By Hideaki Sorachi. Released in Japan by Shueisha, serialization ongoing in the magazine Weekly Shonen Jump. Released in North America by Viz.
Poor Gin Tama. Not only does it not do well in the North American sales charts compared to its other Jump brethren, but it doesn't even get respect among those who illegally scanlate the latest chapters from Japan! Determined to put out such titles as SWOT or Medaka Box as soon as the raws become available, uncaring scanlators leave Gin Tama alone for months at a time, only coming back when there's a big battle.
Luckily, there is an answer! You can buy the manga from Viz, thus supporting the artist and publisher! And as your reward, Kyoko Shapiro and Lance Caselman will translate all the difficult puns that give you headaches whenever you look at them! It's win-win! (I also note that Kyoko Shapiro, late of Aurora Press and now translating for Viz, has one of my favorite names ever.)
Meanwhile, back in Gin Tama, this volume starts out by quickly resolving the cursed sword arc that took up the majority of Volume 19. The traitor has been ferreted out, and the hired gun sent by Takasugi turns out to be no match for Gin's pure stubborn awesomeness. Gin is almost the perfect shonen hero, bellowing out that he's never fought any battles for a country or its people, but only to protect his friends, so nothing has changed.
Speaking of shonen awesomeness, I've noted the tendency Gin Tama has to sometimes kill people off, something usually avoided by other Jump titles. And here we have a traitor to the Shinsengumi, one who tried to have their captain killed. He can't be allowed to live, even if he has seen the error of his ways and realized how foolish he was. So they give him a sword, and let him die honorably in battle, cut down by Hijitaka. It's a beautiful thing.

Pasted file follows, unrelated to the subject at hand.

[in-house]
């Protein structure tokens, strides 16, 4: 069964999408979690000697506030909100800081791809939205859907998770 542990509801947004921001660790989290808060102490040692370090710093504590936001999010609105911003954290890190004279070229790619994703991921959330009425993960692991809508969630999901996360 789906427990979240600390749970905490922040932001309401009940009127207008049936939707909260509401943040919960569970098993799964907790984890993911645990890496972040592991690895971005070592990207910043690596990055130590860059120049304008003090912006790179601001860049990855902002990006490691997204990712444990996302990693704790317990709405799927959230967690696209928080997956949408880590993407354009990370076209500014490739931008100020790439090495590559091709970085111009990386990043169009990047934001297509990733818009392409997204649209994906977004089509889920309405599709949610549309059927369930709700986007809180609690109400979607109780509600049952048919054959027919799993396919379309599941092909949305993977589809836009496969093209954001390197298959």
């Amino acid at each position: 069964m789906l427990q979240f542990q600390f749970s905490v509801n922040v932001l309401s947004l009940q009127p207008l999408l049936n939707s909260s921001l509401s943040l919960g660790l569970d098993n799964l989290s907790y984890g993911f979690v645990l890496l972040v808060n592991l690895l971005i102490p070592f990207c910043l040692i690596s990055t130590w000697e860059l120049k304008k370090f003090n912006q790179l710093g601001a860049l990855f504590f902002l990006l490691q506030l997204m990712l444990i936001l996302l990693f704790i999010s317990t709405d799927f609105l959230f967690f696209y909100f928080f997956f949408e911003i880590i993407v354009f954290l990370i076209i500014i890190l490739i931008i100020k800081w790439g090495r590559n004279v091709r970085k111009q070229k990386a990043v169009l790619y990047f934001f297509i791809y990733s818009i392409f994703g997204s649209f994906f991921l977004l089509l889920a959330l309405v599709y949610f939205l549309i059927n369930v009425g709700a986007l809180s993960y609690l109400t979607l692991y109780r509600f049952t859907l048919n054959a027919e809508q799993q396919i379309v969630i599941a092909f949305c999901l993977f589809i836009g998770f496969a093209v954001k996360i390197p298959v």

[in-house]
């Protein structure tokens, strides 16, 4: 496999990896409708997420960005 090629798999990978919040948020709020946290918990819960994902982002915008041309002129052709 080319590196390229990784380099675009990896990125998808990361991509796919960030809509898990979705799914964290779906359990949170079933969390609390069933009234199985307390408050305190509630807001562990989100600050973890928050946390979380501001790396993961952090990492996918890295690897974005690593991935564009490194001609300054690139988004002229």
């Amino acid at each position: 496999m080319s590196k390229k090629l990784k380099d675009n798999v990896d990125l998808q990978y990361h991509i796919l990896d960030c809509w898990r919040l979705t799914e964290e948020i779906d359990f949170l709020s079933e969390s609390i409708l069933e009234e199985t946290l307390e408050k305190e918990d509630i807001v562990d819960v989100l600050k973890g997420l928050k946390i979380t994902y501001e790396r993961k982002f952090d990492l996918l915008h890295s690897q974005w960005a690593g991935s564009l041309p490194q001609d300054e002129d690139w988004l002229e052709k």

The rest of this volume is, naturally, far more comedic and lighthearted, as Gin Tama returns to its gag manga roots. Whether it be mocking Jump artists' tendency to imitate Dragon Ball Z, having Yamazaki (who, surprise, isn't dead - see my review of Vol. 19) take an exam to see if he is fit to infiltrate the exclusionist rebels, or have everyone get shipwrecked while on a journey to the Dragon Palace, it's loud, brash, and very, very funny. Again, if you can't tolerate a manga whipsawing between low comedy and epic shonen drama, be wary of Gin Tama. Even a 2-part 'serious' story starring Kagura's father turns out to have been a setup for one giant punch line.
My favorite chapter was one focusing on Kagura, who is generally cast as the role of comedic bruiser so often that we forget she's also a teenage girl. She's noticing the females around town have very girly umbrellas, and decides to trade in her superpowered one for a frilly model. Of course, these frilly umbrellas are not much use in typhoons. What follows is a quiet but heartfelt chapter that emphasizes Kagura's good heart and tendency towards loneliness and self-doubt, something she's usually very good at covering up.
Gin Tama is the most diverse manga currently running in Shonen Jump, offering something for almost everyone. Not as full of itself as Bleach, nor as completely loopy as Bobobobo-Bobobo, Gin Tama strikes a nice balance that I admire, and continually makes me wonder what will happen next. This volumes ends on another cliffhanger, with Gin and Katsura transformed into old, decrepit men! What can possibly happen next? The preview seems to suggest it will involve a lot of dressing up as giant turtles...